About the Gallery

a visitor in the gallery


Morlan Gallery, located in the Mitchell Fine Arts Center on the historic campus of Transylvania University, presents five exhibitions of contemporary art throughout the academic year. The gallery’s mission is to expose students to the work of living artists, the latest directions in theory and criticism, and variety of diverse perspectives on human behavior and concerns. Morlan Gallery strives to be a laboratory of thinking; a place to ask questions, risk, and experiment.


Transylvania University’s Morlan Gallery was launched when the Mitchell Fine Arts Center was dedicated in the fall of 1966. Named after the late Mrs. Myrtle Critchfield Mitchell, president and chairman of the board of the Coca-Cola bottling plant of Lexington, the Mitchell Fine Arts Center was Transylvania’s most ambitious facilities management undertaking up to that time. 

The Halford and Perywn Morlan Gallery was a tribute to the then late Halford J. Morlan, who was described as a “distinguished physician and churchman of Phoenix, Arizona, and to his wife, Perwyn Morlan, an artist whose work will long be treasured.” 

In 1978, Nancy Wolsk joined the university staff as a part-time instructor of art history and part-time gallery director. At the time, Wolsk said of the Morlan Gallery, “I am not displeased with the basic design of Morlan Gallery.” However, the walls—which were covered with brown peg board—were an “optical frenzy” and were niched by structural beams. 

That simply would not do.

With scarce funds, major wall construction was completed by professionals, but all the finishing work was left to Wolsk (now professor emeritus of art history) and art professor Dan Selter (also emeritus) and three dedicated work-study students. It was a very long and difficult task that included filling thousands of nail holes, sanding the walls by hand and donning respirators to seal the walls with polyester resin that reportedly filled the entire campus with a horrendous odor. The gallery was finally completed with the much appreciated help of a Pi Kappa Alpha fraternity pledge class.

Today in Morlan

Still in its original location—the main floor of the Mitchell Fine Art Center on Transylvania’s historic campus—Morlan Gallery continues to offer art work that challenges, encourages a variety of viewpoints and features work from artists around the world and around the corner. The peg board walls are long gone, but the pioneering spirit endures.

The Morlan Gallery participates in the Lexington Gallery Hop, a self-guided tour of the visual arts in downtown Lexington. Patrons visit the sites of their choice, beginning at any location. It occurs 5-8 p.m. on the third Friday of January, March, May, July, September and November. Hop began 27 years ago and continues to be the premier event for the visual arts in Lexington. Admission is always free and sites present a new exhibit for each hop. Most sites offer refreshments for guests. We hope to see you in the Morlan Gallery at the next Gallery Hop!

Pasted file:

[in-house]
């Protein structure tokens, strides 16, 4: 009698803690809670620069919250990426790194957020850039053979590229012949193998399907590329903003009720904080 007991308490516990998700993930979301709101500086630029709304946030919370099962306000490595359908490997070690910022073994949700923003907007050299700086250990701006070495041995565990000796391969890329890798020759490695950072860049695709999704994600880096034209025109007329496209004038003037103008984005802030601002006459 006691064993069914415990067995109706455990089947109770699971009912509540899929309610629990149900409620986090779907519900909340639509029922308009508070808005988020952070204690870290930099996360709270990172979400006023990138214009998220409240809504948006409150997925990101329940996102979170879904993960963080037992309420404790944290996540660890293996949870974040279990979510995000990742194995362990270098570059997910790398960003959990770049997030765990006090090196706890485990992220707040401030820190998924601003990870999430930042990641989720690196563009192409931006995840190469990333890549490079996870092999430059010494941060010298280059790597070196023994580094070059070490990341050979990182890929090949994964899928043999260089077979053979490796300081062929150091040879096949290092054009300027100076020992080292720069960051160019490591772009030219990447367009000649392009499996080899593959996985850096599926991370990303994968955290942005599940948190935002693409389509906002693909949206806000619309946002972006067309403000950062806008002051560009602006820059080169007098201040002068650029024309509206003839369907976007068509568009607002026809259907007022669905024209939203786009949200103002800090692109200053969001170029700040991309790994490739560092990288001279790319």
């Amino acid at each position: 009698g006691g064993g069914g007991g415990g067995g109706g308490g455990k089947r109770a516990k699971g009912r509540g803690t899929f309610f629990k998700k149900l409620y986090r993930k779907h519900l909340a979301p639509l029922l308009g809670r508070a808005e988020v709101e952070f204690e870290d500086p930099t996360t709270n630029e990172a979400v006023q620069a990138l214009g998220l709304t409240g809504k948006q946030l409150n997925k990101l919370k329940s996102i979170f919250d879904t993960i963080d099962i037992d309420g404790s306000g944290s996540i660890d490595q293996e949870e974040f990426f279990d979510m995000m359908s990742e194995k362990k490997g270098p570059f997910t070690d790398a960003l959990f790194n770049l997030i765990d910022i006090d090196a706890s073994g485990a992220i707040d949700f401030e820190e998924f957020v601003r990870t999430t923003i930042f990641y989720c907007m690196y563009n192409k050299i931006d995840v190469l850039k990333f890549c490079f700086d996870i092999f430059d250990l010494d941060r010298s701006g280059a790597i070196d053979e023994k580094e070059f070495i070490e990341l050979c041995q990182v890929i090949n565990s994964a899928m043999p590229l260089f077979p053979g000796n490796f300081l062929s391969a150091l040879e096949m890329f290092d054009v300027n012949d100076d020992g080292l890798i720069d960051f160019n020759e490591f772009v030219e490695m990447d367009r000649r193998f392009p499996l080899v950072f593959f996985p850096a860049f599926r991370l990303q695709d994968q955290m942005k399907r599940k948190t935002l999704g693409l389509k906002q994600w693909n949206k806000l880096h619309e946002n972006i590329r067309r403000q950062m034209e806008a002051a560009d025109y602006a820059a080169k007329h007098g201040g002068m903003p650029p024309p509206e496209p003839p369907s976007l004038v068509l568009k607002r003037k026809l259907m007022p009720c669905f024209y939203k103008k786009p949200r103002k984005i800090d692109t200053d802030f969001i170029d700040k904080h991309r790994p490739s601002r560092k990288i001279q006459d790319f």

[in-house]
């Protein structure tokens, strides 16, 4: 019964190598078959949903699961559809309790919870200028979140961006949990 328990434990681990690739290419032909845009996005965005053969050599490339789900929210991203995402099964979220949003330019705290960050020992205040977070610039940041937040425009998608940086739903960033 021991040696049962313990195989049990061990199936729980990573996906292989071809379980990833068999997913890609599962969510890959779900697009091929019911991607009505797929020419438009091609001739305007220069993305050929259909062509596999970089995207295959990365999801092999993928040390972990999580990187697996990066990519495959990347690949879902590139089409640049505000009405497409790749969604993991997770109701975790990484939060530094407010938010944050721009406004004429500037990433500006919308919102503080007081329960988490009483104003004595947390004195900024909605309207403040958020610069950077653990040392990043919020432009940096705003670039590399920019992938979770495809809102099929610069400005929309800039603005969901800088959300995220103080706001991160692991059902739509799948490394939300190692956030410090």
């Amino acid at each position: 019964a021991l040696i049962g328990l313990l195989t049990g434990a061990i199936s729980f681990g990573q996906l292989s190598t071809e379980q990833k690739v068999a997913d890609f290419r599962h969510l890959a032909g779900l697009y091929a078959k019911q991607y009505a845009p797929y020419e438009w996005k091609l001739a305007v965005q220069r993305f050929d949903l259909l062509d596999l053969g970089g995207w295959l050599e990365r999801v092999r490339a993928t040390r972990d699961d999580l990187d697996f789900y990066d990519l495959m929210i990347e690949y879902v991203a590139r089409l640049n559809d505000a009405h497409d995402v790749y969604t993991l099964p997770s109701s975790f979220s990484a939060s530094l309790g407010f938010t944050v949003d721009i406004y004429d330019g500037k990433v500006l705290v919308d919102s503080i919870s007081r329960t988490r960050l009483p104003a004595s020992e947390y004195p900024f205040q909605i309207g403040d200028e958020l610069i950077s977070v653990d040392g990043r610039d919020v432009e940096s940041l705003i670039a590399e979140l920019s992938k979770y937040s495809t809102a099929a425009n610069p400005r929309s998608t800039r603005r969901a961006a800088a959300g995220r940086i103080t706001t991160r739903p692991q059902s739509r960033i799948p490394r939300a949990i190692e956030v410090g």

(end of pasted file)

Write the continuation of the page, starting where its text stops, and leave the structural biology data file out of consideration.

Community Outreach

Morlan Gallery is committed to reaching past the borders of the Transylvania University campus as a community resource and visual arts ambassador in a variety of ways:

Through the Empty Bowls Project we have raised over $30,000 in 12 years to help feed Lexington’s hungry; we hosted North Limestone Gathers, an exhibition showcasing collections and stories from our immediate neighborhood; and actively participated in celebrating the World Equestrian Games’ first United States appearance, by hosting children’s authors and a gallery treasure hunt for the young and young at heart.

And of course, we also offer artist lectures, exhibition receptions and events on a regular basis, all free and open to the public. Notable artists, curators and poets have shared their insights and talents for over two decades to audiences hailing from the Transylvania and Lexington communities.

In addition, when the Morlan Gallery has exhibitions appropriate for school-aged children, we invite them into the gallery space to experience the artwork up close, and join in discussions about they are seeing (and hearing) in the gallery. Sometimes, our school-aged visitors even make their own creations, like art from recycled materials when Morlan was exhibiting Trashformed. And other times, students make their very own exhibitions, like the fourth graders from William Wells Brown Elementary School who filled the gallery with fantastic chalk portraits.